Andrés Sebastian Besserer Rayas is a level II Ph.D. student in the Comparative Politics subfield who studies migration.
The interview below has been edited for clarity and brevity.
Claudia Benincasa: You’ve written about and presented on state control and immigration, particularly, state control’s effects on migrants. What are you currently working on and have you been involved in any related organizing work?
Andrés Besserer: I like to think that I’ve found what Orwell thought of as the best motivation to write: political purpose. He advised people to write about a subject through which they might “push the world in a certain direction, to alter other people’s idea of the kind of society that they should strive after.” For me, it’s migration. Taking Dr. Michael Sharpe’s brilliant course on the politics of immigrantion helped lead me there. Working with Dr. Robert Smith on researching undocumented and DACAmented people is another influence and our findings ended up being used in an amicus brief in the Supreme Court in favor of DACA—it was exhilarating to see research have that sort of impact (and such a relief that SCOTUS upheld DACA!). Volunteering for immigrant-serving organizations during the Trump era and the pandemic has also provided a sense that this topic is important to research and write about. I think finding such motivation is really important.
I’ll be presenting some research on transit states at WPSA with my colleague Dean Schafer (co-authoring has been great!) and I’m waiting to hear back from APSA. Last year, I presented at APSA and ASA, and it was really good.
CB: You’ve had the opportunity to study, teach, and research at several places of higher learning. What sets the GC Political Science department apart?
AB: So many things! I think the sense of community is a big one—students really work together, help each other out, and learn from one another. Professors at the GC are also accessible; it is easy to get advice and insight from incredible career researchers. This is truly remarkable. Finally, student voices count a lot in our department. And, because of this supportive environment, student initiatives frequently take off.
CB: You were born in Mexico City and worked at the Instituto Nacional Electoral (INE) before returning to school. What led you to ultimately pursue academia?
AB: I worked organizing elections in Mexico’s electoral management body for quite a while. I did research and policy design/evaluation—specializing in campaign finance regulation. It was a really exciting job, especially when the institute started adopting technology as part of its procedures.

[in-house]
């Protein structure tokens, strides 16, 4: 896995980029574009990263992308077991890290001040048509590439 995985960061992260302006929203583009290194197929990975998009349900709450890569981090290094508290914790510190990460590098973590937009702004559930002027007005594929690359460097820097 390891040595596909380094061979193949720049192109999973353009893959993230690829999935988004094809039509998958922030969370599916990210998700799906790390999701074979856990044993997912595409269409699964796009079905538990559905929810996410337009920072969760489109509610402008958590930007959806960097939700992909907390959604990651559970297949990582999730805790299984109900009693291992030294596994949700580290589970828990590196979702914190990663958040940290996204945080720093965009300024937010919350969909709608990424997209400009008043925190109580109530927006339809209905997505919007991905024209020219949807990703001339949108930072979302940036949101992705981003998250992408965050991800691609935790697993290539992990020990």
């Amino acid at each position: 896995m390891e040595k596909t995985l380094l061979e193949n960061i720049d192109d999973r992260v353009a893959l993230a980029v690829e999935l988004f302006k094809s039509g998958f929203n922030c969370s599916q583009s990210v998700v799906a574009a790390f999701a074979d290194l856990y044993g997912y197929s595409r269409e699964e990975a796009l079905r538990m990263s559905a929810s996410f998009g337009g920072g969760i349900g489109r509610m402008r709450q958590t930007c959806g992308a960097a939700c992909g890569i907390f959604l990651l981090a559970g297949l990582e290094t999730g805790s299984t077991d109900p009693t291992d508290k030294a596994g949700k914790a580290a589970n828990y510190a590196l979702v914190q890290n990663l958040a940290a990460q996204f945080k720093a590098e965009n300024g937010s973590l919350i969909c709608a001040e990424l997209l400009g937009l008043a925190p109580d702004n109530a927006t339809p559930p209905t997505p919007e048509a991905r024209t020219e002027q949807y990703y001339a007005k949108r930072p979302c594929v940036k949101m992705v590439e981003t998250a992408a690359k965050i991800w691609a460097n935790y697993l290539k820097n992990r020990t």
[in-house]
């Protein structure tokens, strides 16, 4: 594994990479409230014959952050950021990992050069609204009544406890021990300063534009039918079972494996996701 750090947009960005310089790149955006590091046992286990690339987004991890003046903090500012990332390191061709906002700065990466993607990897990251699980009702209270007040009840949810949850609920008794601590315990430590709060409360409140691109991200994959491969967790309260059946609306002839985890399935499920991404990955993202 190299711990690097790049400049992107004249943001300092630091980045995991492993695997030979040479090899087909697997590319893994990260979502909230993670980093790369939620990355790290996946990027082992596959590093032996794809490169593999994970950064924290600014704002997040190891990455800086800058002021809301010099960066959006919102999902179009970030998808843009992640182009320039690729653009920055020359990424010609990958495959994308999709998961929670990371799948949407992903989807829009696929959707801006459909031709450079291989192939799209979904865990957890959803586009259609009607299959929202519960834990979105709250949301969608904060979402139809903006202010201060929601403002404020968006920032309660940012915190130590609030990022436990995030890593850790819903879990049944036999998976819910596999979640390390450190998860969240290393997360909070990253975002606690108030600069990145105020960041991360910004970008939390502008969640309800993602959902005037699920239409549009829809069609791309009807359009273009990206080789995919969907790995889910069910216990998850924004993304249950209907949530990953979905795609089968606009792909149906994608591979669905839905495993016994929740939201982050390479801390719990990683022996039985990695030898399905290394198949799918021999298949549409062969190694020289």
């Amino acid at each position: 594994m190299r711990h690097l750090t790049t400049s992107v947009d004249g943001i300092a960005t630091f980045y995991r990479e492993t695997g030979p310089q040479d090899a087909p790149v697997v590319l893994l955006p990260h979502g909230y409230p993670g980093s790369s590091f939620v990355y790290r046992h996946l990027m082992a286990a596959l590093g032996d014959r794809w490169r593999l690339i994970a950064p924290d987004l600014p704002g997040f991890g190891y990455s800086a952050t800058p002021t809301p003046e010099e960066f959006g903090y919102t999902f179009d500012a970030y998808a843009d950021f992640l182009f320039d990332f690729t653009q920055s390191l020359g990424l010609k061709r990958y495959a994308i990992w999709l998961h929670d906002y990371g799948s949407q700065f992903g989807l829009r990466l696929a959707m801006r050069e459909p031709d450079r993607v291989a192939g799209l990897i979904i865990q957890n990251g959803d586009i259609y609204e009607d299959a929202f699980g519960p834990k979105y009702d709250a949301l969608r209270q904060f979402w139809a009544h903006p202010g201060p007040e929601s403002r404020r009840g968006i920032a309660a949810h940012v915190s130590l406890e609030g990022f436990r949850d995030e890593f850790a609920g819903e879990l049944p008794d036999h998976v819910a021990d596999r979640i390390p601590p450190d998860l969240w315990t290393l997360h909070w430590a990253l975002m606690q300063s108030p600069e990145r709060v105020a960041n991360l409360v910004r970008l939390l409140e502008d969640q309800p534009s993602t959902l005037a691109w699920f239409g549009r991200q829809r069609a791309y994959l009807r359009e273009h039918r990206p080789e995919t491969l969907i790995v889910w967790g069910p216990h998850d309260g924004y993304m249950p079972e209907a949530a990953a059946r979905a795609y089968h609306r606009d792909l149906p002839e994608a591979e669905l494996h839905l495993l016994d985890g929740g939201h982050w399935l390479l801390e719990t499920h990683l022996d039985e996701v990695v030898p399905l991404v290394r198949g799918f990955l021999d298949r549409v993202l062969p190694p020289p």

Despite being so interesting, I guess I always knew I wanted to go into academia. Working at the INE felt a little like procrastinating, like doing something fun but knowing that you must eventually turn to what matters most. Academia always felt much more like a calling or vocation.
CB: As a recipient of a Fulbright fellowship, what advice do you have for students to produce quality applications while also teaching, taking classes, and doing their own work?
AB: Start writing your application and gathering the documents early, much earlier than what seems reasonable. You’ll do a lot of re-writing so you want to get the initial draft down soon. It is crucial to have generous readers to support you, including professors, fellow students, friends, and former employers who want you to succeed. For me, the ideal generous reader is someone who encourages you as much as shows you how to improve what you’ve written and challenges your argument to make it better. Having readers to help you also keeps you accountable to deadlines.
CB: What inspired you to make your podcast, The Ballot Box: Elections Around the World?
AB: I work with two friends from my Master’s degree at University College London, Chris and Johnny, who are now Ph.D. students in the U.K.. Doing the podcast is so much fun! It is good to reconnect with friends and it allows us to see each other regularly. We think through elections together: how they are organized, why they matter, how the rules shape political incentives, and what sort of contextual knowledge is required to make sense of them. This is basically what we talk about on the podcast. Some of my favorite episodes so far are “2021 Preview,” the “Ecuador and Lichtenstein” one, and the one on “Catalonia and 14F”. But we launch about two episodes per month, so there’ll be more soon!